Today’s storm in a teacup was provided by Bay Primary School in Bridlington, which caused the cancellation of a new opera by pulling 300 of its pupils out of the production due to sheer, unbridled homophobia.
Well, that’s the spin that the media and social networking sites seem to be a-tweet with. The story I read states that the school had a problem with the opera’s ‘drug taking, sexual conduct and the use of homophobic name-calling’, only one of which is related to homosexuality and looks to me more like an objection to language than sexual inclination – something which an institution devoted to the care and education of youngsters has every right to be concerned about.
But let’s have a look at librettist Lee ‘Billy Elliot’ Hall’s side of the argument – after all, he wrote the best translation of an opera I’ve ever seen in ENO’s 2007 Pagliacci and if he refused to have his work censored he must have had good reason.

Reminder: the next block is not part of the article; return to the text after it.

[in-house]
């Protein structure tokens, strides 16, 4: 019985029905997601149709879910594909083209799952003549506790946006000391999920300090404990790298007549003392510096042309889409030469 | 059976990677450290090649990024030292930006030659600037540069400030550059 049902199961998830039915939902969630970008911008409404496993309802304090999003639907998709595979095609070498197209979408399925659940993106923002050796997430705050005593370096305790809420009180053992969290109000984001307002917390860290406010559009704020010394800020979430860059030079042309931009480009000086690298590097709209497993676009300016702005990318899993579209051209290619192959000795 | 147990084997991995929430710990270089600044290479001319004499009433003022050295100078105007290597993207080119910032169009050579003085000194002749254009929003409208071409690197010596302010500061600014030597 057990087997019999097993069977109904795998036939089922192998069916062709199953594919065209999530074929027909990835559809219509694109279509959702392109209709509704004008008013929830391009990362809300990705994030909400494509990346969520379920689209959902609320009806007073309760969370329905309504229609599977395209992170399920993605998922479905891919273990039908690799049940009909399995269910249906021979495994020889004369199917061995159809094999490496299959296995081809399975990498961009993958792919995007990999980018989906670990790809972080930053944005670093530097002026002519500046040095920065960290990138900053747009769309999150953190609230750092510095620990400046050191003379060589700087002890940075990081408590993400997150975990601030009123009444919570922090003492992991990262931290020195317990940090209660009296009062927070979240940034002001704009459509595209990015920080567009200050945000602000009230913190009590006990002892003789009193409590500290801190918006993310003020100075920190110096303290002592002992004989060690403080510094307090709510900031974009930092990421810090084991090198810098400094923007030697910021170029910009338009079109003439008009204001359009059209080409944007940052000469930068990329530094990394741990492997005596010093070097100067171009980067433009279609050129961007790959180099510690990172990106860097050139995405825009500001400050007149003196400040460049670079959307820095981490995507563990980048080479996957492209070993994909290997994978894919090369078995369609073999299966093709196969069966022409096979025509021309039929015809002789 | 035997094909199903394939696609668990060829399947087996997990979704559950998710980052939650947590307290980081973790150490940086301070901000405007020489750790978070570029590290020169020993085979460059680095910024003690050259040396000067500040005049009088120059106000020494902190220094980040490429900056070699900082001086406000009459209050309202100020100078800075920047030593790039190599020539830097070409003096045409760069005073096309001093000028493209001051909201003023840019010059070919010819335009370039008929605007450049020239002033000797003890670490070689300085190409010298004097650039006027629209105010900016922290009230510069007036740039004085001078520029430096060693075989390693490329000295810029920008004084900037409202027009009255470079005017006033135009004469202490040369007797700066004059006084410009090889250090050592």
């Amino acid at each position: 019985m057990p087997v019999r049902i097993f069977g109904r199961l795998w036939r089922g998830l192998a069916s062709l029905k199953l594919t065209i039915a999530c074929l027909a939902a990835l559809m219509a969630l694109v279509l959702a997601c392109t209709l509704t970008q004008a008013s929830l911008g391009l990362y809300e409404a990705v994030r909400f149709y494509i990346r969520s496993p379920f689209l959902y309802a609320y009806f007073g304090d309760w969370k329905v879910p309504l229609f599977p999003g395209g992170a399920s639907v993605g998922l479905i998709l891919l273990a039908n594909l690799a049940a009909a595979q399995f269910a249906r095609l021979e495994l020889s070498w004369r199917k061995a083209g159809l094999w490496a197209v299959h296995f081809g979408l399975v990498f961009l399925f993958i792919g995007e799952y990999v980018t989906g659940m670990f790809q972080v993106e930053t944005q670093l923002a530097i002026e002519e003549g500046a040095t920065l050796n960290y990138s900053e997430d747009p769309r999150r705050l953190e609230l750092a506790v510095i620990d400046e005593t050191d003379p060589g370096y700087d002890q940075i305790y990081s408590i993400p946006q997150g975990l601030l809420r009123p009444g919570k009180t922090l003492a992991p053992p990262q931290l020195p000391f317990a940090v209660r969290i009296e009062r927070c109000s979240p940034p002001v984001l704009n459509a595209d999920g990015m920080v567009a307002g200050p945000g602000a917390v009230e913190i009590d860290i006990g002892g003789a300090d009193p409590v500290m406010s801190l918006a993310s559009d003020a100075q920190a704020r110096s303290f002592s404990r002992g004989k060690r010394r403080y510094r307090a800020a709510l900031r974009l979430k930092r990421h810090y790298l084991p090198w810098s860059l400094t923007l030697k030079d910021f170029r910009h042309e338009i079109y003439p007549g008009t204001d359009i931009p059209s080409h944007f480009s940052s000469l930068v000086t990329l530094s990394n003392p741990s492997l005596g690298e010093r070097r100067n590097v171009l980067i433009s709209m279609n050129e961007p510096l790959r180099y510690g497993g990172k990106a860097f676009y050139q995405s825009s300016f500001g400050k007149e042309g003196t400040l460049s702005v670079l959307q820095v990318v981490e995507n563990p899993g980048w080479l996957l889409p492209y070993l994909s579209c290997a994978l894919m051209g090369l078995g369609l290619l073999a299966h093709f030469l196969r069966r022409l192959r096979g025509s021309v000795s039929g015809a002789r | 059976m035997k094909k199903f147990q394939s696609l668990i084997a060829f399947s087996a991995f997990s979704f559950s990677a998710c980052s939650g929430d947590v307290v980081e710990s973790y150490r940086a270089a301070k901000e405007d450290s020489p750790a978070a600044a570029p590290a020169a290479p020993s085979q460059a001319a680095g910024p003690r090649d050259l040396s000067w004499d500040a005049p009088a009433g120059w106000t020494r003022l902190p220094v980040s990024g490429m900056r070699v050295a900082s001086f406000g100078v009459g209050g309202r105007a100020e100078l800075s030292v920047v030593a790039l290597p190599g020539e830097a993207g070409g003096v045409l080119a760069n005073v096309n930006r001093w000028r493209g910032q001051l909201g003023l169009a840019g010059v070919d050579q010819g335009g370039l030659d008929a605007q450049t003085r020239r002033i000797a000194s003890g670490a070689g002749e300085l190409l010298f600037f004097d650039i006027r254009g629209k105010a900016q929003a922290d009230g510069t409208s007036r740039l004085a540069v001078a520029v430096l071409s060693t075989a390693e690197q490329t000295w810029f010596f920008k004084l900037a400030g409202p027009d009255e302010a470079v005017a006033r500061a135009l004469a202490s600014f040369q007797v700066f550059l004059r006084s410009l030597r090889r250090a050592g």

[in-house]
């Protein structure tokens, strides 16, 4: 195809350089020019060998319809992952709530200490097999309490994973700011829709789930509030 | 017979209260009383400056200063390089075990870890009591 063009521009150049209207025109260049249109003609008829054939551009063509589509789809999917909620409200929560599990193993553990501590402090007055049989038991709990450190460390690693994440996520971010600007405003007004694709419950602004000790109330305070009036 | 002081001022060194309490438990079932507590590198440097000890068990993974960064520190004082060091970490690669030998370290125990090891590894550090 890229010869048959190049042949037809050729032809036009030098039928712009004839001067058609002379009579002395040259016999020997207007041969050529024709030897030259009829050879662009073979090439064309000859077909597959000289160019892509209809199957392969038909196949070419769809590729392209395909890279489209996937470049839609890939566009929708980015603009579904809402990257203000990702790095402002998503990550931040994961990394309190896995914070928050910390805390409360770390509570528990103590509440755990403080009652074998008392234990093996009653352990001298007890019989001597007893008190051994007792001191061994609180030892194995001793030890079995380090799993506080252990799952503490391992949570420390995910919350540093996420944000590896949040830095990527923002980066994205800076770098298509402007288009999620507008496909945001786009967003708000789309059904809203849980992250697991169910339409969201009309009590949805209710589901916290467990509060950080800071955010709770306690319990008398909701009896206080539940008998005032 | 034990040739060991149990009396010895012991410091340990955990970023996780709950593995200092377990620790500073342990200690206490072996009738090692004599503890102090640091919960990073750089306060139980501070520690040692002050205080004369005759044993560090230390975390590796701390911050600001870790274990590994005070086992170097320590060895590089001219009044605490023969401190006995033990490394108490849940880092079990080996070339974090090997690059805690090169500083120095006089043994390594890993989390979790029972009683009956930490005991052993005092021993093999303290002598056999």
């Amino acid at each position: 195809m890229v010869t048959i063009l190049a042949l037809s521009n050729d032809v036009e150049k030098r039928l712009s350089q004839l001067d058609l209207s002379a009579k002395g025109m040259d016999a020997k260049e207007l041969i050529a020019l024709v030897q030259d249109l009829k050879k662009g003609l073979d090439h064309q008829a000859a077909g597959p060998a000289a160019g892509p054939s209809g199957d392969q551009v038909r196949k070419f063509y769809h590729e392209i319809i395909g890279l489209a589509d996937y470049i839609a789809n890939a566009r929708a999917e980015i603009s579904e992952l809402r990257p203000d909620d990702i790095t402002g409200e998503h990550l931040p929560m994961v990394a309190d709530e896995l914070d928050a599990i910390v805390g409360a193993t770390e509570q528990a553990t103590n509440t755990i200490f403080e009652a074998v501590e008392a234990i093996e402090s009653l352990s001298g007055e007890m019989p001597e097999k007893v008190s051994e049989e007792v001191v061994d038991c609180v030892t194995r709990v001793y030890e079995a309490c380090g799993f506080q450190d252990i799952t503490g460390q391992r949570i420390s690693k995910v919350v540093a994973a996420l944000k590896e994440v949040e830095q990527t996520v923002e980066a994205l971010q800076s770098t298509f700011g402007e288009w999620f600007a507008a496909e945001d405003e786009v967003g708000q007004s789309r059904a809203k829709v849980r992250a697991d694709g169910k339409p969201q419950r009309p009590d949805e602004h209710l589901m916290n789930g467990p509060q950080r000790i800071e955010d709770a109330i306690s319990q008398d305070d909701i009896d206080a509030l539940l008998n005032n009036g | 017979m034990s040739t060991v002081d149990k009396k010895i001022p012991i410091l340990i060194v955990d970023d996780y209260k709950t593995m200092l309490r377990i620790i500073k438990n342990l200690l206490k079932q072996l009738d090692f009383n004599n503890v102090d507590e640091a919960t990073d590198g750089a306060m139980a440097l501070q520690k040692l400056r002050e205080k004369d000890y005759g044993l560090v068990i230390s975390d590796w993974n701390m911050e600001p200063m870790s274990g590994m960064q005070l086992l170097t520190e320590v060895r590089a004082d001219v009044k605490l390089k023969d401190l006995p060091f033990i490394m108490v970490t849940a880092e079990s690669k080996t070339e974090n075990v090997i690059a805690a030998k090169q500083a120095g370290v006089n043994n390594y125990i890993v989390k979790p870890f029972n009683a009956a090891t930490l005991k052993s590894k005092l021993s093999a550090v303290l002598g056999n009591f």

Fortunately, the same article gives us a taste of one of the more offensive bits, which goes like this:
Of course I’m queer
That’s why I left here
So if you infer
That I prefer
A lad to a lass
And I’m working class
I’d have to concur.
…eh? Is this a joke? Did a BBC journalist just make it up? Or is this actually an excerpt from Hall’s libretto? If the latter, I’m beginning to sympathise even more with Bay Primary School in Bridlington.
Let’s have a quick look at the sins here:
1. The scansion is dreadful. Only the third couplet has a regular rhythmic pattern and however you say the others the stresses fall in the wrong place.
2. Hall has attempted to rhyme ‘infer’ with ‘prefer’ and ‘lass’ with ‘class’, neither of which is actually a rhyme because the accented consonant is the same – this makes them mere identities, which as Sondheim says in his recent book ‘are death on wit’. (These couplets prove his point pretty succinctly.)
3. Who exactly is talking here? A Northern working class character who uses words like ‘lad and lass’? Or a pretentious effete person who likes to ‘infer’ and ‘concur’? There’s absolutely no consistency to the language and unless it’s a deliberate attempt to roll Northern and gay stereotypes into one stanza, all that inferring and preferring just makes it look like he was stuck for a rhyme. Sorry – stuck for an identity.
Offensive? I’ll say. And bravo to Bay Primary School in Bridlington for saving 300 children – and indeed thousands more innocent theatregoers – from being exposed to this shamelessly immoral use of language.